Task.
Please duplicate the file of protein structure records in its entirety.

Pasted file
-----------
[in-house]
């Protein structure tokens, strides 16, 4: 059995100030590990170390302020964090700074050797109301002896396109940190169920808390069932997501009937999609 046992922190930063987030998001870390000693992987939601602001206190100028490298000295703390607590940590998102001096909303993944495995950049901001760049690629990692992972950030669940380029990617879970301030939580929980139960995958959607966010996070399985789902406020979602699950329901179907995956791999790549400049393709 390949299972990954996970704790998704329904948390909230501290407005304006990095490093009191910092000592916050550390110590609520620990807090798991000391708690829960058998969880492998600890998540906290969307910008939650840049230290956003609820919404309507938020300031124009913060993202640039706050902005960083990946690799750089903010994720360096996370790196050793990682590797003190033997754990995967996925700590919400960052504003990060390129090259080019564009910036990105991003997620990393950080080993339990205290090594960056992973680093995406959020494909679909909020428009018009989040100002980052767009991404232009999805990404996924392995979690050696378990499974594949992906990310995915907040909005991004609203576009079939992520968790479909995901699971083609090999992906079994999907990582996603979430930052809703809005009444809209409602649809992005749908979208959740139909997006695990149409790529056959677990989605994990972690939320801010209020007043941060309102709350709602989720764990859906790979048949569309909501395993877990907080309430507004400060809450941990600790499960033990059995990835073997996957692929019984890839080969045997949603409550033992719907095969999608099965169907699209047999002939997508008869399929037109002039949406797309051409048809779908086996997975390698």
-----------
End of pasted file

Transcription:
[in-house]
């Protein structure tokens, strides 16, 4: 059995100030590990170390302020964090700074050797109301002896396109940190169920808390069932997501009937999609 046992922190930063987030998001870390000693992987939601602001206190100028490298000295703390607590940590998102001096909303993944495995950049901001760049690629990692992972950030669940380029990617879970301030939580929980139960995958959607966010996070399985789902406020979602699950329901179907995956791999790549400049393709 390949299972990954996970704790998704329904948390909230501290407005304006990095490093009191910092000592916050550390110590609520620990807090798991000391708690829960058998969880492998600890998540906290969307910008939650840049230290956003609820919404309507938020300031124009913060993202640039706050902005960083990946690799750089903010994720360096996370790196050793990682590797003190033997754990995967996925700590919400960052504003990060390129090259080019564009910036990105991003997620990393950080080993339990205290090594960056992973680093995406959020494909679909909020428009018009989040100002980052767009991404232009999805990404996924392995979690050696378990499974594949992906990310995915907040909005991004609203576009079939992520968790479909995901699971083609090999992906079994999907990582996603979430930052809703809005009444809209409602649809992005749908979208959740139909997006695990149409790529056959677990989605994990972690939320801010209020007043941060309102709350709602989720764990859906790979048949569309909501395993877990907080309430507004400060809450941990600790499960033990059995990835073997996957692929019984890839080969045997949603409550033992719907095969999608099965169907699209047999002939997508008869399929037109002039949406797309051409048809779908086996997975390698």